The five or so local grocery stores all know me on a first name basis. I go to the market six days out of the week, sometimes twice a day if I forget something. I didn’t think much about it until I ran into a former student at the nearest Vons.
It’s amusing to see students, even former ones, outside of the classroom because they usually get nervous as hell and ask me some of the most outlandish questions to fill the uncomfortable air. I think the idea that a teacher has a life outside of school trips them out, and many of them are just beginning to acquire the social skills necessary to navigate out of the teenage universe, which can be daunting. I will tell them in class, “I don’t just fold up and go in the closet when you leave. I actually live. I wear shorts. I even have feelings.” The fact that I have a child, I know, makes them realize at some point that I had to have sex at least once, which probably just turns into an imaginative wonderland for them as they listen to me prattle on about how memorizing the beginning lines of Chaucer’s Prologue to the Canterbury Tales is a rite of passage for any English-speaking human. Or perhaps I adopted, so then I never had to “do it,” which would make things easier for them, I’m sure.
Anyhow, the student at Vons had graduated the previous year. She asked me, “Are you still at Pioneer?” This is my favorite student question, and I get it often from graduates because they have no concept of a “career” yet; they think that I might just decide to quit teaching and move on whimsically to start working on the Christmas tree lot seasonally or fill in the void at the mall’s coffee shop to make ends meet. This naivety is among the reasons why they’re endearing to me and why I love teaching them.
She then proceeded to tell me that her friend works at the store and that she said that I come in there every day, and that it’s kind of weird. I attested that I do, indeed, shop often because I need certain ingredients for what I’m making, of course. What I didn’t tell her is that going to the store for alcoholic beverages accounts for much of my ubiquitousness on those premises.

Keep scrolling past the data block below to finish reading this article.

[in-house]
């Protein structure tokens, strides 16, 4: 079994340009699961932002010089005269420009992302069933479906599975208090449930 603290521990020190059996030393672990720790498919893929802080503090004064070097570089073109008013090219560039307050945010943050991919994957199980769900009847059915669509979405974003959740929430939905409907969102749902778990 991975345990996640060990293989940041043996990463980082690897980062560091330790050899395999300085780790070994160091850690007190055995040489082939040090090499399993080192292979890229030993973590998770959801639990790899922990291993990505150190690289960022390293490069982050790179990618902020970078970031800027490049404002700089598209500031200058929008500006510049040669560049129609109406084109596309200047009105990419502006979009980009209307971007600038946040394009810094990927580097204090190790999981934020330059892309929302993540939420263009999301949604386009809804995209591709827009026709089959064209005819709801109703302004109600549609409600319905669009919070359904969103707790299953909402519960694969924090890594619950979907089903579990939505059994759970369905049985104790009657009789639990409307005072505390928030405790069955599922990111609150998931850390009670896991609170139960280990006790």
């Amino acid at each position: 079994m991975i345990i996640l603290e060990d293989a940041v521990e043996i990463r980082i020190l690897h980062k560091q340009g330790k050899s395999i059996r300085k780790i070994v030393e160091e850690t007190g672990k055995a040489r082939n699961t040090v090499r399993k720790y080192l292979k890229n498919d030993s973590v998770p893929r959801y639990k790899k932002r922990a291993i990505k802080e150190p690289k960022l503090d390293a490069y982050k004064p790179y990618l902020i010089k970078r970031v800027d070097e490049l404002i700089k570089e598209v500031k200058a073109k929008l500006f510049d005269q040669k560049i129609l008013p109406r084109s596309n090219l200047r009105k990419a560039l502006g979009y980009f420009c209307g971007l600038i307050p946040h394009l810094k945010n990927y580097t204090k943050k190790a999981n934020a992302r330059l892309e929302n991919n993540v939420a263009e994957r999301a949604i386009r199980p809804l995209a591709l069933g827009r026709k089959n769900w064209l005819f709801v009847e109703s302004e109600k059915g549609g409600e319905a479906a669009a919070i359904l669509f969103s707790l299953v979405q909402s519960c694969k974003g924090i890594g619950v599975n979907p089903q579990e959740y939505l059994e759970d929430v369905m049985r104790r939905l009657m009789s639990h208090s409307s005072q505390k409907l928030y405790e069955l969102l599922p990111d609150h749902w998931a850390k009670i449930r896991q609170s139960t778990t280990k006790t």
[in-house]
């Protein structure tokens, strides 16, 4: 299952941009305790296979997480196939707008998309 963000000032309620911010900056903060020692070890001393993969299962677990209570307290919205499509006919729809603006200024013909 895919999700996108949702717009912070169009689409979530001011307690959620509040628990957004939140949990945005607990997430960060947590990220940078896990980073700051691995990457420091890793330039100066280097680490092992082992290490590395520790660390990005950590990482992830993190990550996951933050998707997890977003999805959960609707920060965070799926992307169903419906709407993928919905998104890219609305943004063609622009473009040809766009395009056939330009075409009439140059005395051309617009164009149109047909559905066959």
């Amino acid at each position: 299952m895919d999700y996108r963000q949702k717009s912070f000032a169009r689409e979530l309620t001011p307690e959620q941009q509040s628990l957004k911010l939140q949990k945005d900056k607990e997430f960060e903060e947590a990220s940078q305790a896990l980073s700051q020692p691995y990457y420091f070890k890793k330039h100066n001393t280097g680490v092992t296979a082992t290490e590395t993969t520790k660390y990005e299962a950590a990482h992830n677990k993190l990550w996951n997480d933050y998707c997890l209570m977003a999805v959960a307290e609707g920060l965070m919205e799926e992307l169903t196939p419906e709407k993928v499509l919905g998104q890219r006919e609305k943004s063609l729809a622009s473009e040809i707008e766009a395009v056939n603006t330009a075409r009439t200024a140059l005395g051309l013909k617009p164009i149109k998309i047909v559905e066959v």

After this meeting, I have gotten a bit self-conscious about my shopping frequency, but not enough to change my ways totally. Still, I will now try to “make do” with what I have in the kitchen, MacGyver-like, and see what happens once in a while. Such is the case with this Ginger Chicken with Mushrooms.
When I opened the fridge, I had mushrooms and ennui-inspiring boneless chicken breasts. I did some googling, found this recipe (http://www.cooks.com/rec/search/0,1-0,honey_ginger_chicken,FF.html), tweaked it a bit, and embarked on my mission. It’s quick to make, easy, and awesome. Serve it over rice and some stir fry veggies and you’ll be whistlin’ Dixie.
Ginger Chicken with Mushrooms
1 bunch of green onions, sliced into 1/2″ pieces
1 large chunk o’ ginger, peeled and finely minced
2 tbsp. oil
2 boneless, skinless chicken breasts, cut into 1″ cubes
1 medium onion, chopped
4 cloves garlic, minced
8 oz. sliced mushrooms
2 tbsp. soy sauce
1 tbsp. honey
1/4 tsp. red pepper flakes
Heat the oil in a skillet (if you have a wok, have at it) over medium high heat. Add the chicken cubes and saute them until they are browned all over, about 7 minutes. Using a slotted spoon, remove the chicken and set aside.
Add the onion and saute until soft and translucent, about 5 minutes (if you need to add a bit more oil after removing the chicken, then do so). Raise the heat, add the garlic and mushrooms, and saute for 2 minutes. Return the chicken to the skillet.
In small bowl, combine the soy sauce and the honey. Pour this over the chicken mixture. Add the ginger and mix it all well. Saute this for about 5 minutes longer, or until the chicken is cooked through. Add the green onions and serve.
This dish is so simple to make and quite fulfilling. The ingredients are easy to find too. If you have trouble with anything, I’ll meet you at the market to help you.
Until later, eat, drink, and peace out.
©Jon Marino 2013